Tactical-based toil is interesting and perhaps less obvious. Consider the following, organizations often have known workarounds for urgent issues using a manual step if something in the system doesn't work. Accepting this as normal is accepting toil. Toil can impact end users too, not just backend teams. Being on call is par for the course when it comes to providing 24/7 support and this comes with unavoidable on call alerts. Quite often these results in one-off tactical fixes.

Recalling Google's top three toil list at number two was, on-call agent responses. If you're performing a lot of no enduring value, or undifferentiated heavy lifting then this is to also be considered toil. For example, if I see this as delivering the same value after completing a task, then that task was toil. A more concrete example of this might be responding to a user request to extract data, this will tend to please that particular user, but the service value as a whole has not increased and is therefore toil. This is potentially automatable via self-service functionality.

Finally, work is toil when it scales linearly. For example, consider the following, using cloud and auto-scaling or internal infrastructure auto-scaling is scalable, whereas manually adding infrastructure as usage of the service grows is not. The service should be allowed to scale without manual intervention. When recognizing what toil is, it's also important to recognize what toil isn't. Let's do so now.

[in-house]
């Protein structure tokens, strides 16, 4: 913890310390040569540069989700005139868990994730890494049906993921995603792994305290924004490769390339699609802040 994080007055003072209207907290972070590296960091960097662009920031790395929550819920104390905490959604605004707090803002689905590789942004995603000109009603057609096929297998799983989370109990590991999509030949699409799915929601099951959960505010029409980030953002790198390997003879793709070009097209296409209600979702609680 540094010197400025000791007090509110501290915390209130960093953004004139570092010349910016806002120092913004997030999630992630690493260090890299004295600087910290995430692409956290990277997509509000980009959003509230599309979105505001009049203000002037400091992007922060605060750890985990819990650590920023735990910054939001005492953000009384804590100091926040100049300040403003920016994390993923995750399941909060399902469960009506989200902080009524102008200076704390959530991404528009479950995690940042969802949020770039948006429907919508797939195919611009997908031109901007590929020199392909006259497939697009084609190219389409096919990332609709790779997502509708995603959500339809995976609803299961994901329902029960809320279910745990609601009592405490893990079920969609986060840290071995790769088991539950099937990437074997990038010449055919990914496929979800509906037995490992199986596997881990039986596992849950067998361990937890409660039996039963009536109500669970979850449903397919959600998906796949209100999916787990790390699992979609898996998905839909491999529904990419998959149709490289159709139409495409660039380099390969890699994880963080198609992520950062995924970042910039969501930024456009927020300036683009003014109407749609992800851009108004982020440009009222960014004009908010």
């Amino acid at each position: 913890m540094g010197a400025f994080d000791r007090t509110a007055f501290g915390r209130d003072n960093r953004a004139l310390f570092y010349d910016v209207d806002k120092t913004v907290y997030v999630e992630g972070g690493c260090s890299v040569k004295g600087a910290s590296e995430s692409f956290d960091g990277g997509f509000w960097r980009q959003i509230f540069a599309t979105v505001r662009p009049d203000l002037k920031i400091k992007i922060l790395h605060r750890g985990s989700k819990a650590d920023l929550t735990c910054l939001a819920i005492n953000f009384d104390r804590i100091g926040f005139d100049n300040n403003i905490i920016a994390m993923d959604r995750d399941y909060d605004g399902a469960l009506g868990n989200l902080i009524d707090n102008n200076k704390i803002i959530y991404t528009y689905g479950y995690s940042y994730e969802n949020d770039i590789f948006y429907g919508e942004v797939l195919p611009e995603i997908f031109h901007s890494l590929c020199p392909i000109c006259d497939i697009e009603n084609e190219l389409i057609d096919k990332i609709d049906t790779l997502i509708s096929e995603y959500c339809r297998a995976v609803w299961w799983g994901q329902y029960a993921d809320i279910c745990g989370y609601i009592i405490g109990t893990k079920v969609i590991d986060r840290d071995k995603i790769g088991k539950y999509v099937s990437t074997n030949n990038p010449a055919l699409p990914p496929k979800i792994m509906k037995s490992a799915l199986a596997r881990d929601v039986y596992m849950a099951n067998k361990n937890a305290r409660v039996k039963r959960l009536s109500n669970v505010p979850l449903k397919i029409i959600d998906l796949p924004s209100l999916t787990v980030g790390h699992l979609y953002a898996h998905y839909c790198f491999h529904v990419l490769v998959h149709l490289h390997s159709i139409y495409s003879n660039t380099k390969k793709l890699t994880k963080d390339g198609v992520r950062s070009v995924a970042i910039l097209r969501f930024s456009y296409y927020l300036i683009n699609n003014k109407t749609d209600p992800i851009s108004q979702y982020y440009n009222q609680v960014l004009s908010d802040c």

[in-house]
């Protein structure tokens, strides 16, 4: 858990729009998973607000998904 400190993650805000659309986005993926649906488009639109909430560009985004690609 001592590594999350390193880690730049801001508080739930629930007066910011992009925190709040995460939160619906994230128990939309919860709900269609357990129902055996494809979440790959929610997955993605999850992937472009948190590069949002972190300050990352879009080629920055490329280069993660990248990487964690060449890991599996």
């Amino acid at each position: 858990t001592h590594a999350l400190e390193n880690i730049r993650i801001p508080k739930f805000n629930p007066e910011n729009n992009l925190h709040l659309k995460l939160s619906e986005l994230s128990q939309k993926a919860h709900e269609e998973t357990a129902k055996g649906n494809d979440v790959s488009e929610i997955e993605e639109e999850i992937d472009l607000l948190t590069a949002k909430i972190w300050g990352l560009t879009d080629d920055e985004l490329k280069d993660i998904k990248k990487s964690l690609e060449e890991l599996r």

Toil should not be confused with any of the following: one, regular work. Two, making improvements or implementing feature requests. Three, toil must relate to a service under management, and four, creative experimentation to solve a problem or create a solution may be repetitive, but it is not toil. Different and unrelated tasks are not toil, it has to be the same task for it to be considered toil.

Now that we understand what toil is and how to recognize it, let's move forward and elaborate on why toil is a bad thing from the perspective of organizations, teams and/or individuals. High toil is bad, period. Depending on your perspective, toil has different impacts, as seen here the impact of toil at the organizational level is different to that which acts on the individual, pause here and take some time to reflect on the different types of high toil impact, and then consider your current role within your own organization and the impact of toil within it and on yourself.